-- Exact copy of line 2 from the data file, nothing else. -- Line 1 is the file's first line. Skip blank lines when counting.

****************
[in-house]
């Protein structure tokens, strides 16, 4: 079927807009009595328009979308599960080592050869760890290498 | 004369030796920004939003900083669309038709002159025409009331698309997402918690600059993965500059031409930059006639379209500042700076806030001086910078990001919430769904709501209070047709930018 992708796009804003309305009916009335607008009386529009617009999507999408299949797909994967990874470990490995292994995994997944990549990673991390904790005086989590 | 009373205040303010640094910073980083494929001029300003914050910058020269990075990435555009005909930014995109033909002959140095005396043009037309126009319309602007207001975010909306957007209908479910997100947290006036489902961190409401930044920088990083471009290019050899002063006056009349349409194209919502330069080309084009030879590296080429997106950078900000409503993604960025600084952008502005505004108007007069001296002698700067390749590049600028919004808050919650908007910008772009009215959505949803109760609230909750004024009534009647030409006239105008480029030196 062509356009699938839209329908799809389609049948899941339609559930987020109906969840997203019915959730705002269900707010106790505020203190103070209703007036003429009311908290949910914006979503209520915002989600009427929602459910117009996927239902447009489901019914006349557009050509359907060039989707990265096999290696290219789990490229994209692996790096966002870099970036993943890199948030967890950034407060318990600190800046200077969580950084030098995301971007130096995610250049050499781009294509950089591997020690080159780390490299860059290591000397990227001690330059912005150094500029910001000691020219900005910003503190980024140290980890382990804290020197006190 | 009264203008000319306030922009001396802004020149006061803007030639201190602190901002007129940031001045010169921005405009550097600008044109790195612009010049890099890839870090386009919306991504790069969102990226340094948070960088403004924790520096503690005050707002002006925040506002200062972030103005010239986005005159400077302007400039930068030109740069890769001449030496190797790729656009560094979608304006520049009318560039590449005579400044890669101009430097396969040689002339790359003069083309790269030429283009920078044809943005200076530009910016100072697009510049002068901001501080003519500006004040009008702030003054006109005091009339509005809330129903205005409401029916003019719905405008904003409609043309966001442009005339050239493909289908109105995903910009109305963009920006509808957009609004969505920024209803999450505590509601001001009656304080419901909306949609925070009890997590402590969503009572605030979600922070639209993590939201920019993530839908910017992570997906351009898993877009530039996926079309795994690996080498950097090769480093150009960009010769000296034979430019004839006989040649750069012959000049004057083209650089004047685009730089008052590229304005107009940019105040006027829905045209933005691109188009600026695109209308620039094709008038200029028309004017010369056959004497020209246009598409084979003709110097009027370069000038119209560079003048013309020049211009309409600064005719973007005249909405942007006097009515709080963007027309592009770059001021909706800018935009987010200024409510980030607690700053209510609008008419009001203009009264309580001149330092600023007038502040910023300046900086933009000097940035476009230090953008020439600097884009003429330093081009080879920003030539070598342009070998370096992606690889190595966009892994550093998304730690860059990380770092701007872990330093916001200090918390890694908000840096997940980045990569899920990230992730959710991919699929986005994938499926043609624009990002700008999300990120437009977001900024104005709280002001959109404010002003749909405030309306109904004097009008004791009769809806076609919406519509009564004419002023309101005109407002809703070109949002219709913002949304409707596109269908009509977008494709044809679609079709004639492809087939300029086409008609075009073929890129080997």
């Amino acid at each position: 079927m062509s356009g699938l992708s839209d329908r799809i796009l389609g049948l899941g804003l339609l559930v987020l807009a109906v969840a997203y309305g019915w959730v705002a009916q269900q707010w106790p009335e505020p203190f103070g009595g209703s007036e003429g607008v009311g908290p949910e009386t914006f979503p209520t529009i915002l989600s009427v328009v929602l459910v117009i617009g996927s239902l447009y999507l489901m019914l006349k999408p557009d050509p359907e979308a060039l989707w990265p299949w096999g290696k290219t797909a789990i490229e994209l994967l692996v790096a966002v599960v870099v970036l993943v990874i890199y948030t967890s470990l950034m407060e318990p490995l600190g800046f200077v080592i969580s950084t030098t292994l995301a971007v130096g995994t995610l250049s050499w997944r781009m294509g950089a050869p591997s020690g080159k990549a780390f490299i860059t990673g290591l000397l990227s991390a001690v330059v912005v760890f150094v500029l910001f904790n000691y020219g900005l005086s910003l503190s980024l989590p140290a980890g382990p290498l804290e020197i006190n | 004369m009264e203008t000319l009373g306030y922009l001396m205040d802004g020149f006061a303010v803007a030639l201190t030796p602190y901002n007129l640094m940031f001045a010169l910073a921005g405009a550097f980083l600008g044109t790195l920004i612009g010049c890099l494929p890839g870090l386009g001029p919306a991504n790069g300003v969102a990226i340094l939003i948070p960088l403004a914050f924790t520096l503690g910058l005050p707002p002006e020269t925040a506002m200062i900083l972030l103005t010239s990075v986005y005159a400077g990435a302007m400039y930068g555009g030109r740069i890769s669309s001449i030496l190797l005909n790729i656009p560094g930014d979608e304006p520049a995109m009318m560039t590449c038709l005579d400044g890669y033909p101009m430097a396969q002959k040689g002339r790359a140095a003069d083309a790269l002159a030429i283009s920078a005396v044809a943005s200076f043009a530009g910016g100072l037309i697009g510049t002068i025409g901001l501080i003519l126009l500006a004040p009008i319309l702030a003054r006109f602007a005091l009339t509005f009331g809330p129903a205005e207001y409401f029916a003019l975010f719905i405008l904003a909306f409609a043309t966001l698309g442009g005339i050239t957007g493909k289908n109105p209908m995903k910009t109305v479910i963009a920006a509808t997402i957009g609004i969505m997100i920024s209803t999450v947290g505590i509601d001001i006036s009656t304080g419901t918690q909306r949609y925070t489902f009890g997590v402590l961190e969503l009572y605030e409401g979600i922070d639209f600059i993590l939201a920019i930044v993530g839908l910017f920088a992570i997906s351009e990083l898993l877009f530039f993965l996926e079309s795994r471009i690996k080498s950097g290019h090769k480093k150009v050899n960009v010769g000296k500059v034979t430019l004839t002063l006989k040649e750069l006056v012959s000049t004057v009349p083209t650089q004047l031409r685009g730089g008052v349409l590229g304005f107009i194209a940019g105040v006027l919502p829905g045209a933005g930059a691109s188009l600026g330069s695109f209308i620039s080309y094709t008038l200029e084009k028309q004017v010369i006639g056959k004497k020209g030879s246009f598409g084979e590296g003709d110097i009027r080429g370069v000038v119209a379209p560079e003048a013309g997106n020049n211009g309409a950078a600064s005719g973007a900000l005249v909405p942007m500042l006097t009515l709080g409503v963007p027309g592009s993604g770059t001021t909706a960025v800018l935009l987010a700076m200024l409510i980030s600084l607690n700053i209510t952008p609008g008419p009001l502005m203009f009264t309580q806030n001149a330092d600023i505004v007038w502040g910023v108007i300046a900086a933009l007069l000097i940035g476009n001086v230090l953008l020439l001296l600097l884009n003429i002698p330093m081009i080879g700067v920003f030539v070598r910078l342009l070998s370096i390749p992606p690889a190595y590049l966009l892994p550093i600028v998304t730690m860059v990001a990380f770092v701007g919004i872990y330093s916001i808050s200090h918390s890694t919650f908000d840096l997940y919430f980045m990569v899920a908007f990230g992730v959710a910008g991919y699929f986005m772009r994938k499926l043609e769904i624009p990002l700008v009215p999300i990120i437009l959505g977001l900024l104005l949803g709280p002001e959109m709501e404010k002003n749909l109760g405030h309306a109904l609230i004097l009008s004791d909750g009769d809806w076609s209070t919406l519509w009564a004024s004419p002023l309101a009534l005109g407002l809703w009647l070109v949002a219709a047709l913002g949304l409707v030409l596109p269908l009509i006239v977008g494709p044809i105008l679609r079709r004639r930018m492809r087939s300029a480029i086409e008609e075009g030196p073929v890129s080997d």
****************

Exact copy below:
């Protein structure tokens, strides 16, 4: 079927807009009595328009979308599960080592050869760890290498 | 004369030796920004939003900083669309038709002159025409009331698309997402918690600059993965500059031409930059006639379209500042700076806030001086910078990001919430769904709501209070047709930018 992708796009804003309305009916009335607008009386529009617009999507999408299949797909994967990874470990490995292994995994997944990549990673991390904790005086989590 | 009373205040303010640094910073980083494929001029300003914050910058020269990075990435555009005909930014995109033909002959140095005396043009037309126009319309602007207001975010909306957007209908479910997100947290006036489902961190409401930044920088990083471009290019050899002063006056009349349409194209919502330069080309084009030879590296080429997106950078900000409503993604960025600084952008502005505004108007007069001296002698700067390749590049600028919004808050919650908007910008772009009215959505949803109760609230909750004024009534009647030409006239105008480029030196 062509356009699938839209329908799809389609049948899941339609559930987020109906969840997203019915959730705002269900707010106790505020203190103070209703007036003429009311908290949910914006979503209520915002989600009427929602459910117009996927239902447009489901019914006349557009050509359907060039989707990265096999290696290219789990490229994209692996790096966002870099970036993943890199948030967890950034407060318990600190800046200077969580950084030098995301971007130096995610250049050499781009294509950089591997020690080159780390490299860059290591000397990227001690330059912005150094500029910001000691020219900005910003503190980024140290980890382990804290020197006190 | 009264203008000319306030922009001396802004020149006061803007030639201190602190901002007129940031001045010169921005405009550097600008044109790195612009010049890099890839870090386009919306991504790069969102990226340094948070960088403004924790520096503690005050707002002006925040506002200062972030103005010239986005005159400077302007400039930068030109740069890769001449030496190797790729656009560094979608304006520049009318560039590449005579400044890669101009430097396969040689002339790359003069083309790269030429283009920078044809943005200076530009910016100072697009510049002068901001501080003519500006004040009008702030003054006109005091009339509005809330129903205005409401029916003019719905405008904003409609043309966001442009005339050239493909289908109105995903910009109305963009920006509808957009609004969505920024209803999450505590509601001001009656304080419901909306949609925070009890997590402590969503009572605030979600922070639209993590939201920019993530839908910017992570997906351009898993877009530039996926079309795994690996080498950097090769480093150009960009010769000296034979430019004839006989040649750069012959000049004057083209650089004047685009730089008052590229304005107009940019105040006027829905045209933005691109188009600026695109209308620039094709008038200029028309004017010369056959004497020209246009598409084979003709110097009027370069000038119209560079003048013309020049211009309409600064005719973007005249909405942007006097009515709080963007027309592009770059001021909706800018935009987010200024409510980030607690700053209510609008008419009001203009009264309580001149330092600023007038502040910023300046900086933009000097940035476009230090953008020439600097884009003429330093081009080879920003030539070598342009070998370096992606690889190595966009892994550093998304730690860059990380770092701007872990330093916001200090918390890694908000840096997940980045990569899920990230992730959710991919699929986005994938499926043609624009990002700008999300990120437009977001900024104005709280002001959109404010002003749909405030309306109904004097009008004791009769809806076609919406519509009564004419002023309101005109407002809703070109949002219709913002949304409707596109269908009509977008494709044809679609079709004639492809087939300029086409008609075009073929890129080997």